Bryn glared at her. “This storm could destroy the island and kill thousands of people.”
She shrugged. “That’s the danger of living on the ocean. Storms happen.”
“Oliver, help us stop the storm. Help us drive it back to sea,” I said.
Oliver shook his head. “The treasure. The storm will bring in the treasure.”
I grimaced. “That’s why the storm was conjured? To dredge up your bracelet?” I snapped at Sal, trying to punch her. I’d forgotten she was only a spirit, and I fell through her and landed on my scraped knees. “Sally, you’re a monster.”
“As soon as the pearls are here, the storm will be over.”
“A lot of people might drown before that happens!” I spotted enormous waves, tidal waves really, swelling and rolling toward us. “Um, Bryn,” I called, nodding at the sea.
The beach was deserted except for us, Merc, Oliver, and Sal.
Bryn frowned. “We can’t outrun those,” Bryn said, raising his arms.
“Oliver, you have to help us! No treasure will do you any good if we’re all dead,” I said.
Oliver paused but then had to agree. He nodded and walked over. We moved into a tight circle.
But then Mercutio meowed and raced forward toward the ocean.
“Merc!” I yelled, rushing after him. What was he doing? Rain poured down, the drops pelting us.
Bryn called my name, yelling for me to stop, but I chased Mercutio. He wouldn’t have gone back into the ocean for no reason.
Bryn’s magic coursed over me as I dove into the water. It wrapped around me, protecting me from the sand and churning stones.
Teeth sank into my shoulder. I howled, catching a mouthful of salty water. I grabbed slimy hair and yanked, but couldn’t get the merrow off. Fur brushed against me, and Mercutio joined me in my fight against the merrow whose teeth were stubbornly buried in my flesh.
Desperate for breath as the creature dragged me into deeper water, I felt along its arm. My fingers locked around a delicate chain. I yanked and then kicked and thrashed. I punched the merrow and grabbed her throat. The teeth tore at me, but then we tumbled onto shore, carried by a big wave. I sucked in a gasp of breath and punched the merrow in the temple, which made it go limp.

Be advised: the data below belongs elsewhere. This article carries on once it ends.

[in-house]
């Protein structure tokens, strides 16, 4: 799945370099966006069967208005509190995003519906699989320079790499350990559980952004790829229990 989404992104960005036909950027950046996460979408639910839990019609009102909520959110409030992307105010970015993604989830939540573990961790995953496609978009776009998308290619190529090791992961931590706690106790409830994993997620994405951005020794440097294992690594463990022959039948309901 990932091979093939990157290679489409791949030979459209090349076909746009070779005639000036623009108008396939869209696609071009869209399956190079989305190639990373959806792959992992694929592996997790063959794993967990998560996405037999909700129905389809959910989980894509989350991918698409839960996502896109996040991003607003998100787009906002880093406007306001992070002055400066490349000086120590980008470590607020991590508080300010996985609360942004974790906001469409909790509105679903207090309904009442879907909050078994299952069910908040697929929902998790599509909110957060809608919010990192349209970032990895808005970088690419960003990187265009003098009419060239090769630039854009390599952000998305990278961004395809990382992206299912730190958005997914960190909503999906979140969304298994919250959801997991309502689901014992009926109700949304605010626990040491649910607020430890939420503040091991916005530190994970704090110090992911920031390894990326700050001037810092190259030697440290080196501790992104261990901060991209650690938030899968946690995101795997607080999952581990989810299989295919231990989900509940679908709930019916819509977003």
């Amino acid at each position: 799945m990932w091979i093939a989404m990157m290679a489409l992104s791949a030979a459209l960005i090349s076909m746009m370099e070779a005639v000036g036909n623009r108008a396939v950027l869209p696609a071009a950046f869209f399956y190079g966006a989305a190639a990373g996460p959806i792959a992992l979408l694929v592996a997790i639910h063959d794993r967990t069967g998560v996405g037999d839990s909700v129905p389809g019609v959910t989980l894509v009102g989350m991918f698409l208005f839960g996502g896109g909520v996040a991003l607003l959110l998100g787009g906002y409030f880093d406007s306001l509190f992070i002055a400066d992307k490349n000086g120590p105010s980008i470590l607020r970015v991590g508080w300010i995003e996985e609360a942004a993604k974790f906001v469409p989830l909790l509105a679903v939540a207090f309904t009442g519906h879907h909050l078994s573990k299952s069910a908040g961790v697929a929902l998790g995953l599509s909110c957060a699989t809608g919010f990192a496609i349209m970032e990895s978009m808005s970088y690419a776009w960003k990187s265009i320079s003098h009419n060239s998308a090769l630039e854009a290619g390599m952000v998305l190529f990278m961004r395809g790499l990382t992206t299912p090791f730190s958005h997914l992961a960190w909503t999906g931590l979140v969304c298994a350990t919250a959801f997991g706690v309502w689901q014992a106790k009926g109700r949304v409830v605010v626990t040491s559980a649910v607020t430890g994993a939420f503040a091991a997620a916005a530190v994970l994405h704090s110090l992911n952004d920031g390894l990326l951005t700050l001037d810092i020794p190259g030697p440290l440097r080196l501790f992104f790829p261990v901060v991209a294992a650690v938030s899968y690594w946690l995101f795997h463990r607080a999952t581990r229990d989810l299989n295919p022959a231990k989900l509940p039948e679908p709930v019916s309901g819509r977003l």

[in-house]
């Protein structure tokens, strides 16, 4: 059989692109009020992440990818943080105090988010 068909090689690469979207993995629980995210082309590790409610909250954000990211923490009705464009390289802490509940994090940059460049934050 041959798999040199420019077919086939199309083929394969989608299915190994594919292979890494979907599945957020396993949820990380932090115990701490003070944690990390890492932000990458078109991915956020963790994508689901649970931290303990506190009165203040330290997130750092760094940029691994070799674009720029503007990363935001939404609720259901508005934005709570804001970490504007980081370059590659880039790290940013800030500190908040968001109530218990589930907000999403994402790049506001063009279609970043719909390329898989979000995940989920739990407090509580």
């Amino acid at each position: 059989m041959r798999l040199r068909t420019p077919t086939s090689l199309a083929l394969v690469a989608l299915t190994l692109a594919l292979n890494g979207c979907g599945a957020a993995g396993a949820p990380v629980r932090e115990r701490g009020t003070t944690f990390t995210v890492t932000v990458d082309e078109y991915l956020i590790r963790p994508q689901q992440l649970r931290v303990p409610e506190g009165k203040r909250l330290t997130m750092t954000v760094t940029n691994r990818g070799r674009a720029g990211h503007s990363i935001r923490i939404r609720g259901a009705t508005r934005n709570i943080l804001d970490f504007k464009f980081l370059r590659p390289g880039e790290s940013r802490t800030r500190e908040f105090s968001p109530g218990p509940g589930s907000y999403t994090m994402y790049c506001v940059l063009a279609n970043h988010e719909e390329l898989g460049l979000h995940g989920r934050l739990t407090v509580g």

Salt water stung my eyes, making me blink, and Bryn hauled the creature off me.
Water crashed over my head, and I rolled onto my hands and knees. The surge of water was so strong it lifted me and pushed me higher inland. Mercutio nudged me when I came to a stop. I coughed, hardly able to catch my breath. I looked at the gold and pink pearl bracelet in my hand and slammed it down onto the sand.
“We’re on land. Treasure is on land,” I yelled.
With a pop, the pouring rain slowed to a drizzle, and the crashing waves receded.
My shoulder wounds seared and throbbed, and my scrapes burned. I needed to rinse off the salt water.
“Christ, sweetheart,” Bryn said, bending over me. Dirty water dripped from his hair, but he still managed to look gorgeous.
That’s not fair
, I thought blearily.
He leaned down and kissed me softly. “You’ve got the devil’s own luck. And his courage,” he said, his Irish accent more pronounced than usual.
“I don’t know about that,” I said between panting breaths. “But one thing I have got is a certain ghost’s priceless jewelry,” I said with a smirk, holding up the bracelet. “Here,” I said, pressing it into his hand for safekeeping.
“It’s mine,” Oliver said, reaching for it.
“No!” Sal raged. “It has to go to the Unseelie. I’ve got a beachcomber coming—”
Bryn tossed the bracelet onto the sand away from us. Oliver scooped it up.
“You can take it, Oliver,” Bryn said. “But it’ll make you a target for the Unseelie. It’s a bad idea. If you only want it because you need money, leave it for Sally O’Shea’s beachcomber. Call my office next week. I’ll loan you what your mother needs to save her house and we’ll figure out a way for you to pay me back.”
“Oh!” I said, throwing my arms around Bryn’s neck and kissing him.
“It’s almost Christmas,” he said with a shrug and then smiled at me.
Oliver looked down at the bracelet.
Bryn pulled me to my feet, buttoned my torn white shirt as best he could, and hugged me.
Oliver glanced at us and I nodded, saying, “You can trust Bryn. If he says he’ll help. He will.”
Oliver dropped the bracelet at Sal’s phantom feet, still looking at us. “I don’t deserve your help, but I’ll take it. And I’ll make amends for what happened on the boat.”
“I’m sure you will,” I said with a smile.
I took a cool shower, and then Bryn bandaged the worst of my wounds and I bandaged his. Mercutio padded around the room until he got restless and scratched the door. I secured the towel around me a little tighter.